Rooted in pagan practices of sun worship and in Jewish holiday of Passover, Easter adopted a range of Semitic myths to celebrate the resurrection of Christ.
Elon Gilad is an editor and writer at Haaretz.
The original use of eggs on both holidays is obscure, but use eggs they both do. Why?
The holiday we know today began as two distinct ones, one for nomadic herders and one for farmers. Neither involved Egypt.
How ‘the Sylvester’ on December 31 became one of the favorite holidays for some Israelis and why so many other Israelis hate it with a passion
If at first the rabbis were appalled by the notion of Jews squandering time better spent on Torah study, over the centuries playing chess would become encouraged – as long as they didn’t gamble on Shabbat
The ancient Israelites, led by Judas Maccabeus, did vanquish the oppressor Antiochus - but Greek rule would only be shaken off 20 years later under Judas' younger brother. A must-read before the holiday begins
Nowhere does the Torah mention a redeemer known as the Messiah who will appear at the end of history. The origin of this belief stems from somewhere else entirely
And how Judaism reconciled the conundrum of why the righteous may suffer and the wicked thrive over the ages
Originating in harvest festivals, Sukkot became centered in Jerusalem. That was not to last.
It began as a Canaanite festival, superseded Passover among Bible-era Jews and won a disloyal king a royal pelting with etrogim
It is the holiest day in Judaism, yet its intent has markedly changed and its practice today is a far cry from the rites of ancient times
Much of today's traditions originated with Babylonian worship, and you have to read this to believe how a calf's head morphed into gefilte fish.
What are the zodiac and other images doing in those bastions of monotheism? The answer lies in a Judaism we don’t know anymore
Dying for the Golden Calf? Celebrating tribal intermarriage? Or, simply, marking the summer equinox? Whatever its origin, latter-day Zionists liked this holiday.
The Prophet Zechariah, for one, seems to think we should be celebrating the construction of the Second Temple, not mourning the loss of the first. But that was then.
Conquerors came and went, but cities all over Israel and the region, not least Jericho and Jerusalem, retained identification with ancient deities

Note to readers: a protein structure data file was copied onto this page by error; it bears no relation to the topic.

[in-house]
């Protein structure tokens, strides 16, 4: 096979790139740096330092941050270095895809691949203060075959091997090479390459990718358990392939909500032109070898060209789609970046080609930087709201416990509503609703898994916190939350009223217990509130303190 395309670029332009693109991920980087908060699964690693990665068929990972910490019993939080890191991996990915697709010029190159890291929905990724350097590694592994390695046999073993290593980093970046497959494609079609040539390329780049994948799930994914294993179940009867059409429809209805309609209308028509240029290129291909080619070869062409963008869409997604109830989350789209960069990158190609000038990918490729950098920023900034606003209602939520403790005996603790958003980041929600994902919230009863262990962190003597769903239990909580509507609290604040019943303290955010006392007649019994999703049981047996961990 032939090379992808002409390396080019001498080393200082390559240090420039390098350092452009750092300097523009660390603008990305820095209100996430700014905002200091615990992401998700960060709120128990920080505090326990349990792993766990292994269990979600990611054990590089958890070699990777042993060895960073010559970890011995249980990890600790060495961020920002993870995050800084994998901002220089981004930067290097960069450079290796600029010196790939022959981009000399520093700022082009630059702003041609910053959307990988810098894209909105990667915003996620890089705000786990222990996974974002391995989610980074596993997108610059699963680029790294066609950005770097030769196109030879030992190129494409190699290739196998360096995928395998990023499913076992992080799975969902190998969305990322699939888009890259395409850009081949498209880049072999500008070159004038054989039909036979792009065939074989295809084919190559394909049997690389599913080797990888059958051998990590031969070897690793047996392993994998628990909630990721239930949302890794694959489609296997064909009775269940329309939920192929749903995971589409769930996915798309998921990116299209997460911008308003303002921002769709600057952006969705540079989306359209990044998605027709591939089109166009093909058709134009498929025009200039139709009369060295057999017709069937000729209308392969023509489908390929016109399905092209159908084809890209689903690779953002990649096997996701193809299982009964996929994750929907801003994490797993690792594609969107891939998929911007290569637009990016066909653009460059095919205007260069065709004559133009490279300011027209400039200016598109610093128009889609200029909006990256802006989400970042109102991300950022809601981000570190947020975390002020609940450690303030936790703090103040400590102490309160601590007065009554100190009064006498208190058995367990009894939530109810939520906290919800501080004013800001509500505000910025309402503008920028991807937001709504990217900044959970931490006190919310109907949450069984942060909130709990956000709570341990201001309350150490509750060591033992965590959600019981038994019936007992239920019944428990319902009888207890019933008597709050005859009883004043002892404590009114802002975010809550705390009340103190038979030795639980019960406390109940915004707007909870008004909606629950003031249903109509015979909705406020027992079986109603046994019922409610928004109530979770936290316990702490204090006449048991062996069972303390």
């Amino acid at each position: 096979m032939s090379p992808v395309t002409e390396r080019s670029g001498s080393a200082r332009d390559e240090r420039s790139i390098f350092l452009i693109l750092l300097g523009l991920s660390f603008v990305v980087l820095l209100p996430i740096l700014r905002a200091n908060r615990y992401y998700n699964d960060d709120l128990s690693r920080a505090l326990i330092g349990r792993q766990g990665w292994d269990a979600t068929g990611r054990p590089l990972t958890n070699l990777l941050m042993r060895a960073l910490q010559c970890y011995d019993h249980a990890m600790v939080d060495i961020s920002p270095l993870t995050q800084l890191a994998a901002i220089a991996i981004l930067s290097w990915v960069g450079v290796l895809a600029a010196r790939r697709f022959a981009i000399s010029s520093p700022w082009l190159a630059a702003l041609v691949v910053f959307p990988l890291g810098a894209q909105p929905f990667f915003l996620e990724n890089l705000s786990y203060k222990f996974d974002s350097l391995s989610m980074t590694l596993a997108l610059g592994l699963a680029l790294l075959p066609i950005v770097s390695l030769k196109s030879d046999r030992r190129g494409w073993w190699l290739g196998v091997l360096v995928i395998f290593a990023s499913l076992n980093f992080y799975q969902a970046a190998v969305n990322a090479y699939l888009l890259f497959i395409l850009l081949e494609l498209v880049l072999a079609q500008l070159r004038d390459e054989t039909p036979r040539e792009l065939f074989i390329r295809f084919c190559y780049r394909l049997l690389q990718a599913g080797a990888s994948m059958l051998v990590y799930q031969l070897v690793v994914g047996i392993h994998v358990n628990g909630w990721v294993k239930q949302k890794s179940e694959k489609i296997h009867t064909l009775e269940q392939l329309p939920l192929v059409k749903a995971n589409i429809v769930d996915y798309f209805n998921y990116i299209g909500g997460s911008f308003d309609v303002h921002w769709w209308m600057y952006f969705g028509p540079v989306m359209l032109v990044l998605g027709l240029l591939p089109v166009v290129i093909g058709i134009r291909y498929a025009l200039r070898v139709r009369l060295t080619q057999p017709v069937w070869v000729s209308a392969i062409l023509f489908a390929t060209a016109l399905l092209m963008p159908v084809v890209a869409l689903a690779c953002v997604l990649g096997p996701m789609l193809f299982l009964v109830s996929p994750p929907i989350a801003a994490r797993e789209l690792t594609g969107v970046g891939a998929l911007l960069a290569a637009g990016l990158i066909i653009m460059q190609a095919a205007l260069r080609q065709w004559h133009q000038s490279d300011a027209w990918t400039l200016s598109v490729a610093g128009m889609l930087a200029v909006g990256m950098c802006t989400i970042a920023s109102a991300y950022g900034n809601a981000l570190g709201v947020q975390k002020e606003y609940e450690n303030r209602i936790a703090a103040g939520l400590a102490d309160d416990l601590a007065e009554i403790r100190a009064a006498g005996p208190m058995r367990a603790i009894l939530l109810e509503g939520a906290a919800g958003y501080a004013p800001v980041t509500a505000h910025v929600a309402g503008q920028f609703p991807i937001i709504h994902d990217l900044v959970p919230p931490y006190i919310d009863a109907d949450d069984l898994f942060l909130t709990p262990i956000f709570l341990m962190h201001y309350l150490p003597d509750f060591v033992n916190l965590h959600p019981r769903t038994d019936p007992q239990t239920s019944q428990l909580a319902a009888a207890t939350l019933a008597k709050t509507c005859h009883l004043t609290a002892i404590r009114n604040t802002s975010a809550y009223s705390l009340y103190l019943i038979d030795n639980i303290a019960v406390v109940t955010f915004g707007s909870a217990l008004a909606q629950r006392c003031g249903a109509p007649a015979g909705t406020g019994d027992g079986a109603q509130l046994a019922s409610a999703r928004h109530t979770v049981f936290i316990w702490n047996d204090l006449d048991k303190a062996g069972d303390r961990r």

According to the Bible, Shavuot isn’t exactly a real holiday. What changed?
Once upon a time this day marked the end of a terrible plague. Then revisionism got involved.
Scientific observation gradually prevailed over the belief that outbreaks stemmed from God’s wrath, but the dilemma over succoring the sick remains
Modern tradition assumes Hanukkah candles were born with the holiday but Josephus hadn’t heard of them: It seems we borrowed them from the pagan Saturnalia
The Bible ties building booths on Sukkot to Exodus, but another explanation may lie in ancient Ugaritic tablets about a Canaanite supplication to Baal.
The Roman siege of Masada ended in mass suicide by the trapped Jewish rebels. But absent archaeological evidence, it all boils down to the question of whether you think Josephus aspired to accuracy
The canonization of the Hebrew Bible into its final 24 books was a process that lasted centuries, and was only completed well after the time of Josephus
An ancient Hebrew term signifying utter destruction now refers to the greatest modern tragedy to befall the Jewish people
Once May 1 was one of Israel's most popular holidays, often bringing Arabs and Jews together in solidarity. Why is it barely observed by anybody but a handful of teenagers any more?
Different people wrote different portions at different times, for instance - the ancient 'Four Questions' changed when Jews eschewed sacrifice.
How often should a camel-driver have sex? What about a sailor? The bible is rife with confusing references and the rabbis set out to regulate intercourse, not that they agreed on the details
What is its origin? When did it begin? Why did many Jews scorn it – and is the underlying tale of love, murder and betrayal true?
Something borrowed, something Lent? The custom seems to have arisen in 13th century Italy, as festivities and masquerading escalated towards Shrove Tuesday
A lecture in Paris 200 years ago, based on false premises, fueled a bitter war against hashish – whose impact is still felt today